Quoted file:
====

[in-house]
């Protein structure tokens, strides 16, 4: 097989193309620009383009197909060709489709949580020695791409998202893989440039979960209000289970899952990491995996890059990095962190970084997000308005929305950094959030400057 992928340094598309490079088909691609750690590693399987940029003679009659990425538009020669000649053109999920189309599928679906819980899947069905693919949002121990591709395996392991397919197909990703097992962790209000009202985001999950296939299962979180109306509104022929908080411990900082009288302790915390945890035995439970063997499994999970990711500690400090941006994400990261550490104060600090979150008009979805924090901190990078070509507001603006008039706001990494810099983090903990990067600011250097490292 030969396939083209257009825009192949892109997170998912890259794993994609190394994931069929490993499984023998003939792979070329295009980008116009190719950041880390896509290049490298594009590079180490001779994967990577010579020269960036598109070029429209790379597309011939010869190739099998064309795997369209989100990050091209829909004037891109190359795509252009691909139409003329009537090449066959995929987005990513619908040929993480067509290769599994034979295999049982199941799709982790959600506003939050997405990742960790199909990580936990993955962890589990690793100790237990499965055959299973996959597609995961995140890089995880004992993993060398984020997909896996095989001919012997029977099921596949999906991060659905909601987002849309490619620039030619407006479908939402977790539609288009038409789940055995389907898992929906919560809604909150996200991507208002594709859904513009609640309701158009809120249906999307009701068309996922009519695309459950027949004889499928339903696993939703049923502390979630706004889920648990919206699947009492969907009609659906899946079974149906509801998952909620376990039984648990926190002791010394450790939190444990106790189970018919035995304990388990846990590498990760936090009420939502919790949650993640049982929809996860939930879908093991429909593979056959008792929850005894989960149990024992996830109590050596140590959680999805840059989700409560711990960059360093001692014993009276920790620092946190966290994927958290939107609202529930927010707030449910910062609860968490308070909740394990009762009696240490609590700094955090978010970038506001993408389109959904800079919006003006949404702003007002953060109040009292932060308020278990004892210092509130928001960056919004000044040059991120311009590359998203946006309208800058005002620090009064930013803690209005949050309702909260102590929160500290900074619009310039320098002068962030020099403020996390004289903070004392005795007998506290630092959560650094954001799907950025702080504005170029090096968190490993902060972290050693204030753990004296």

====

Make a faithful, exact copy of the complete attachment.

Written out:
[in-house]
């Protein structure tokens, strides 16, 4: 097989193309620009383009197909060709489709949580020695791409998202893989440039979960209000289970899952990491995996890059990095962190970084997000308005929305950094959030400057 992928340094598309490079088909691609750690590693399987940029003679009659990425538009020669000649053109999920189309599928679906819980899947069905693919949002121990591709395996392991397919197909990703097992962790209000009202985001999950296939299962979180109306509104022929908080411990900082009288302790915390945890035995439970063997499994999970990711500690400090941006994400990261550490104060600090979150008009979805924090901190990078070509507001603006008039706001990494810099983090903990990067600011250097490292 030969396939083209257009825009192949892109997170998912890259794993994609190394994931069929490993499984023998003939792979070329295009980008116009190719950041880390896509290049490298594009590079180490001779994967990577010579020269960036598109070029429209790379597309011939010869190739099998064309795997369209989100990050091209829909004037891109190359795509252009691909139409003329009537090449066959995929987005990513619908040929993480067509290769599994034979295999049982199941799709982790959600506003939050997405990742960790199909990580936990993955962890589990690793100790237990499965055959299973996959597609995961995140890089995880004992993993060398984020997909896996095989001919012997029977099921596949999906991060659905909601987002849309490619620039030619407006479908939402977790539609288009038409789940055995389907898992929906919560809604909150996200991507208002594709859904513009609640309701158009809120249906999307009701068309996922009519695309459950027949004889499928339903696993939703049923502390979630706004889920648990919206699947009492969907009609659906899946079974149906509801998952909620376990039984648990926190002791010394450790939190444990106790189970018919035995304990388990846990590498990760936090009420939502919790949650993640049982929809996860939930879908093991429909593979056959008792929850005894989960149990024992996830109590050596140590959680999805840059989700409560711990960059360093001692014993009276920790620092946190966290994927958290939107609202529930927010707030449910910062609860968490308070909740394990009762009696240490609590700094955090978010970038506001993408389109959904800079919006003006949404702003007002953060109040009292932060308020278990004892210092509130928001960056919004000044040059991120311009590359998203946006309208800058005002620090009064930013803690209005949050309702909260102590929160500290900074619009310039320098002068962030020099403020996390004289903070004392005795007998506290630092959560650094954001799907950025702080504005170029090096968190490993902060972290050693204030753990004296």